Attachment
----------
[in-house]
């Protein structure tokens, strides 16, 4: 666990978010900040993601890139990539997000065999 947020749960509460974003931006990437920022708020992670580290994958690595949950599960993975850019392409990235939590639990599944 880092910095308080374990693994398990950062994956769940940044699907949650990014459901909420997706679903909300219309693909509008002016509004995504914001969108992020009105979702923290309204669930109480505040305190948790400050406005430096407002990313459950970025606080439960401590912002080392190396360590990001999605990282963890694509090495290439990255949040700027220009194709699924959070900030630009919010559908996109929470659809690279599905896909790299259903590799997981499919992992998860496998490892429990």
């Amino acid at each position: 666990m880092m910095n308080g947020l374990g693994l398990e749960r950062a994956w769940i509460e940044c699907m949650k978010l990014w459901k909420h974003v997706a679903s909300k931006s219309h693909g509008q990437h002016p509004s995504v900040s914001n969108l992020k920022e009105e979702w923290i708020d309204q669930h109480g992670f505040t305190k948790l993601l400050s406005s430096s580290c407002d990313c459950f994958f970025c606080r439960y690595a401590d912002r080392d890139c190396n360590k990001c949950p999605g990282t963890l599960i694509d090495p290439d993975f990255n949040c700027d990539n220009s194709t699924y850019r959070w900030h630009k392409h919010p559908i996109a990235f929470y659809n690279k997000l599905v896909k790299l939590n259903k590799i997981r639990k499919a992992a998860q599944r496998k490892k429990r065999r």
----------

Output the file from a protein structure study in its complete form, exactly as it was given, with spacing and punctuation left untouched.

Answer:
[in-house]
């Protein structure tokens, strides 16, 4: 666990978010900040993601890139990539997000065999 947020749960509460974003931006990437920022708020992670580290994958690595949950599960993975850019392409990235939590639990599944 880092910095308080374990693994398990950062994956769940940044699907949650990014459901909420997706679903909300219309693909509008002016509004995504914001969108992020009105979702923290309204669930109480505040305190948790400050406005430096407002990313459950970025606080439960401590912002080392190396360590990001999605990282963890694509090495290439990255949040700027220009194709699924959070900030630009919010559908996109929470659809690279599905896909790299259903590799997981499919992992998860496998490892429990």
């Amino acid at each position: 666990m880092m910095n308080g947020l374990g693994l398990e749960r950062a994956w769940i509460e940044c699907m949650k978010l990014w459901k909420h974003v997706a679903s909300k931006s219309h693909g509008q990437h002016p509004s995504v900040s914001n969108l992020k920022e009105e979702w923290i708020d309204q669930h109480g992670f505040t305190k948790l993601l400050s406005s430096s580290c407002d990313c459950f994958f970025c606080r439960y690595a401590d912002r080392d890139c190396n360590k990001c949950p999605g990282t963890l599960i694509d090495p290439d993975f990255n949040c700027d990539n220009s194709t699924y850019r959070w900030h630009k392409h919010p559908i996109a990235f929470y659809n690279k997000l599905v896909k790299l939590n259903k590799i997981r639990k499919a992992a998860q599944r496998k490892k429990r065999r």